Back when things were still green yet cold we took the RV to Jay Cooke for a weekend overnight. Forecast was for overnight lows below freezing but we only had time for a single overnight, meaning that if things went poorly we'd be leaving anyway.
Below is the visitor center just uphill of the falls and just downhill of the park entrance. It's really nice and if we didn't have a dog we would have hung out for a fire and snack, but we did, so we'll have the snack in situ when the moment feels right.
Just down from the visitor center is the main attraction. As a child I'm positive I was here but don't have any memory of it. Probably spent the whole time scrambling around too close to the water and scared the crap out of my parents. It wasn't my fault, I never did anything stupid outside of the time I fell in Bear Head lake 3 times before camp was even set up.
Personally, I think the geology is the most amazing part. <Warning: Science> The Precambrian Thomson Formation is located within Jay Cooke State Park. The formation is a layer of mud that was compressed and hardened into shale, then compressed further into slate, and finally folded. This formation is about two billion years old. <That wasn't so bad... Slate is very old mud.>
Scooby isn't being pampered per say, just behind me is several larger breed dogs and he was just too happy to play with them that he was being a distraction to everyone. He's not looking at me.
By the way, this bridge just opened after the massive flash flood and it's almost all new. The water was at the top of the stone pillars in the background!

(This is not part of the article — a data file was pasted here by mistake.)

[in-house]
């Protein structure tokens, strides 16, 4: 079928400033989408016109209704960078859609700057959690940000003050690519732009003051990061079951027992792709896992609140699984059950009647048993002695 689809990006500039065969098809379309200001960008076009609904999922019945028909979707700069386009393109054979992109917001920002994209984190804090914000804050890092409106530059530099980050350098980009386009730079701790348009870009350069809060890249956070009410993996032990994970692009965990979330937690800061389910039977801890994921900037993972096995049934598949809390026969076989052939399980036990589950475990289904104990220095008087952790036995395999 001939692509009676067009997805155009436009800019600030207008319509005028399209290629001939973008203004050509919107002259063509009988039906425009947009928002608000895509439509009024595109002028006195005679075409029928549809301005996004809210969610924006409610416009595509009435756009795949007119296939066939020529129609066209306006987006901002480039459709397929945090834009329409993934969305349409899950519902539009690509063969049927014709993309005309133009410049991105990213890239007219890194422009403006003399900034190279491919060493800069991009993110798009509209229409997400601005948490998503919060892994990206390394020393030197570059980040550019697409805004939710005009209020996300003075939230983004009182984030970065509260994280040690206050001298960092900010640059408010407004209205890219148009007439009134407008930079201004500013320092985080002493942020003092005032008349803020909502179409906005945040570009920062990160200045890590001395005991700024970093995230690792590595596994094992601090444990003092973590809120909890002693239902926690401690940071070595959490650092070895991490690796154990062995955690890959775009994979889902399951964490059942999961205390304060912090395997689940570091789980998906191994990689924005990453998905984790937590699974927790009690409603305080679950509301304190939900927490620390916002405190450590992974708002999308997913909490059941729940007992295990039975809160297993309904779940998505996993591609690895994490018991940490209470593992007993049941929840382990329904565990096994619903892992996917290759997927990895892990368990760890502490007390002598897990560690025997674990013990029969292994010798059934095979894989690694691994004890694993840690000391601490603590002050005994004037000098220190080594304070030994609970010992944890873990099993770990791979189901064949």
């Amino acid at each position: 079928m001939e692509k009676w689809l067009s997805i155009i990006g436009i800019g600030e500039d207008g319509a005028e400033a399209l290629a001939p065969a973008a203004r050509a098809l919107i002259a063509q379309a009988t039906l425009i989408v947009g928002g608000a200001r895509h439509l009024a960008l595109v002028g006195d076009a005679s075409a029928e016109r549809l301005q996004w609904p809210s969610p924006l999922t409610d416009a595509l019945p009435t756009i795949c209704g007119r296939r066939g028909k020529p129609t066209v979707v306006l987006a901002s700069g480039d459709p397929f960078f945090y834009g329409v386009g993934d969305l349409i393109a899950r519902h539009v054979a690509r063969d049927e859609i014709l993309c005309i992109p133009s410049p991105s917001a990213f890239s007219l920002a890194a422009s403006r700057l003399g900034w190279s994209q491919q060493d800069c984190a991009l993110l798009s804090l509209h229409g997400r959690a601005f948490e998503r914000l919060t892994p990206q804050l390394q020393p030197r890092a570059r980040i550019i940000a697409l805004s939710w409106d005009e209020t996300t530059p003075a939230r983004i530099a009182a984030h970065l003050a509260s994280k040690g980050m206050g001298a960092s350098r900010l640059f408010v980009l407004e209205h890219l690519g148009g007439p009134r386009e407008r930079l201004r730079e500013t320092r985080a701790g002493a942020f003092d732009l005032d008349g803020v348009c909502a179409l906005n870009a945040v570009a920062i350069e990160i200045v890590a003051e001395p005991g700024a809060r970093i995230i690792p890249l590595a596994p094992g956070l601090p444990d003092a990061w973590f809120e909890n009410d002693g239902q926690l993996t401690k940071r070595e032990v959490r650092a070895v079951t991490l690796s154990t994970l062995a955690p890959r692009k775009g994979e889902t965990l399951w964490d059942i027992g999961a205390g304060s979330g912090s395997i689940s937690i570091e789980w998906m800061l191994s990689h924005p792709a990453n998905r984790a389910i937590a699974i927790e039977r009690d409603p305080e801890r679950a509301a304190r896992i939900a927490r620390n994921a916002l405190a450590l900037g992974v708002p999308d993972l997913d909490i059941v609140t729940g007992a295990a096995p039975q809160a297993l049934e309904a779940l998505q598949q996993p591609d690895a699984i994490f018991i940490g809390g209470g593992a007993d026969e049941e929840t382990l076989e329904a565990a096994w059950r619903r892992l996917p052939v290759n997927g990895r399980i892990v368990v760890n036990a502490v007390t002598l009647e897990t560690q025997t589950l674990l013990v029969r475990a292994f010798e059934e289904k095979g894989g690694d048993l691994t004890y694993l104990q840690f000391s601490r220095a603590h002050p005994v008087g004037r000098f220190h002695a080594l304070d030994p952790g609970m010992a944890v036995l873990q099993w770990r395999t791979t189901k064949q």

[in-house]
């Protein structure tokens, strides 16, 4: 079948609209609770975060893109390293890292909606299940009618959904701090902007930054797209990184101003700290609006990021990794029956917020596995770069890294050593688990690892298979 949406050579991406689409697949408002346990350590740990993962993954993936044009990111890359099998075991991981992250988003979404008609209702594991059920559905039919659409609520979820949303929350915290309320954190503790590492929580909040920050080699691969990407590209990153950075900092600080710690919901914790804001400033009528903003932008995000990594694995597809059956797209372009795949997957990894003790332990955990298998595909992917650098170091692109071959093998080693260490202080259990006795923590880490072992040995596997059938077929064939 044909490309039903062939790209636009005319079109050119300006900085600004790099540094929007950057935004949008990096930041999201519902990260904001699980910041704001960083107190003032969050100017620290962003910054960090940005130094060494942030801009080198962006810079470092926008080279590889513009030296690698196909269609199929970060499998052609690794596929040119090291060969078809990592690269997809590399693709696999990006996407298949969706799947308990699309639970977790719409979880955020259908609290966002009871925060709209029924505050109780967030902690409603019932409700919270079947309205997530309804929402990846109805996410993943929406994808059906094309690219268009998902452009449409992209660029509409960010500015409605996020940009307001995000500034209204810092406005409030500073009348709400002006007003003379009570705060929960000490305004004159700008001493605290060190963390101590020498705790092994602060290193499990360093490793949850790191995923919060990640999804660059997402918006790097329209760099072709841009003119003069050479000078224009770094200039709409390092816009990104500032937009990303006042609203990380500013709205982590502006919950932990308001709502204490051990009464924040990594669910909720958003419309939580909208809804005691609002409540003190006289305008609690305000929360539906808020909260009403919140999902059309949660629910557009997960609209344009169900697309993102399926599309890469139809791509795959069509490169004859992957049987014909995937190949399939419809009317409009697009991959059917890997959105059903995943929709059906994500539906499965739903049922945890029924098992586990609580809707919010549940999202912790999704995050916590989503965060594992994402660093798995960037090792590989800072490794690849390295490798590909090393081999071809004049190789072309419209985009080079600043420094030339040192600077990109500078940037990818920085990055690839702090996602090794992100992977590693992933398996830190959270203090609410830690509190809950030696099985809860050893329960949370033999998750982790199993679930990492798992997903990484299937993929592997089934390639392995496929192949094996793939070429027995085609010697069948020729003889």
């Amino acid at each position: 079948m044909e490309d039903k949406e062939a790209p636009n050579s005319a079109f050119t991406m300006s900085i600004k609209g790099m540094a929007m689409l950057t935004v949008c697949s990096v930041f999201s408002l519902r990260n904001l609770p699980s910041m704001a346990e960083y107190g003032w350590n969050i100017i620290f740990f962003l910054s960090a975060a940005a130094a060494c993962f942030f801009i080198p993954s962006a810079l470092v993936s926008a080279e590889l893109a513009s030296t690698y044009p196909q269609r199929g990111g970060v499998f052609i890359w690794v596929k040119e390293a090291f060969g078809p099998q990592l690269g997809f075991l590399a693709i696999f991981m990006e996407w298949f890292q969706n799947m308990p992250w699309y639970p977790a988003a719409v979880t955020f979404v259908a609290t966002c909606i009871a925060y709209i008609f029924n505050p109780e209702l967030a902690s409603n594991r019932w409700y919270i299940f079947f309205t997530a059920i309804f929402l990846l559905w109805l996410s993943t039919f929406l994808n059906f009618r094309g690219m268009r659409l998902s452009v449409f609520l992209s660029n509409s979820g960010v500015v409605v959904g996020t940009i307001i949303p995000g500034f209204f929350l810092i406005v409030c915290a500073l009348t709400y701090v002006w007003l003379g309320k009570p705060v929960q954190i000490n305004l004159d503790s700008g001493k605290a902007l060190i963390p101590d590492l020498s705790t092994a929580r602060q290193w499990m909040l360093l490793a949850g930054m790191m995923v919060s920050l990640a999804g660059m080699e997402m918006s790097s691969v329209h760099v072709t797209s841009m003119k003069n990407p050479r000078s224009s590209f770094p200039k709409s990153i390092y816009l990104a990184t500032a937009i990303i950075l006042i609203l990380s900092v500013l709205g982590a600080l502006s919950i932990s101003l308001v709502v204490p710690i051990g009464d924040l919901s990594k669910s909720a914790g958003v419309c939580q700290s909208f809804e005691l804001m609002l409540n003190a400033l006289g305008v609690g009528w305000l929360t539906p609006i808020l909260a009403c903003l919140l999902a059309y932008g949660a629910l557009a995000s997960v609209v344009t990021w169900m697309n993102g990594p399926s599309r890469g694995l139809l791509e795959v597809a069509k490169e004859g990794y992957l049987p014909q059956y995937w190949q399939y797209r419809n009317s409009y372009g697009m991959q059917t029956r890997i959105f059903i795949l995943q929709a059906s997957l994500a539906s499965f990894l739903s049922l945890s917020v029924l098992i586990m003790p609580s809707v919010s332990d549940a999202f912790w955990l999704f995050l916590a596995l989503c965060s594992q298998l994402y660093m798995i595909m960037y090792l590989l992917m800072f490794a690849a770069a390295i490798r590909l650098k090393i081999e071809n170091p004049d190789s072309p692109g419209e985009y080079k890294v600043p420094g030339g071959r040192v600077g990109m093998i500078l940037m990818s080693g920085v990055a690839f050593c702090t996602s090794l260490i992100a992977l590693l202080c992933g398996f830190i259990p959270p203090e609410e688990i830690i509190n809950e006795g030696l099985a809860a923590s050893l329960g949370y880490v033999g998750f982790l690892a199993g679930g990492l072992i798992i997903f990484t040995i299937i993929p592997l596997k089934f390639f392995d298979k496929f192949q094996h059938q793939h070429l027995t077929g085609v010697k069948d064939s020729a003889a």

Optional video below, 1 minute 37 seconds
Several miles and maybe 2 hours down the trail this bridge IS washed out so we do a barefoot crossing. I carry Scooby because it's maybe 45 degrees and he would have to swim the last few feet. K's toes go numb in the crossing. I make three trips and it's cold but not too bad for me.
The cement bar is the last of the bridge. Lots of milled wood is about 100 feet downstream and crushed into a nasty tangle of trees, logs, flotsam and trash.
Once we pass the creek it's only a mile or a bit more to the binoculars on the primitive map we have, indicating a worthy overlook. Look left... Look right... Yep, time for a snack.
Some tough as nails Boy Scout earning an Eagle Scout award organized this as a troupe project and we really enjoyed it. From the trampling and other 'indicators' aka redneck trash we think lots of hikers agree, but the guests need a lesson in picking up after themselves. The best I could tell it was snowmobile trash. Do nothing but use a throttle and you don't respect the place as much.
After everyone has a snack and some hot beverages it's a few miles to close the loop we started.
This was already our exit day. We arrived late the day before and had a camp fire and a quiet night reading. Once back at 'camp' we each get a hot lunch followed by a hot shower and I can't resist crawling into bed for a short nap before driving home. On the way out of the park we see this and I have to pull over for a hike around.
Jay Cooke is amazing so I can see why it's overrun with people in the summer. As it was we almost had the place to ourselves. Of the few State Parks we've seen this is one of the best.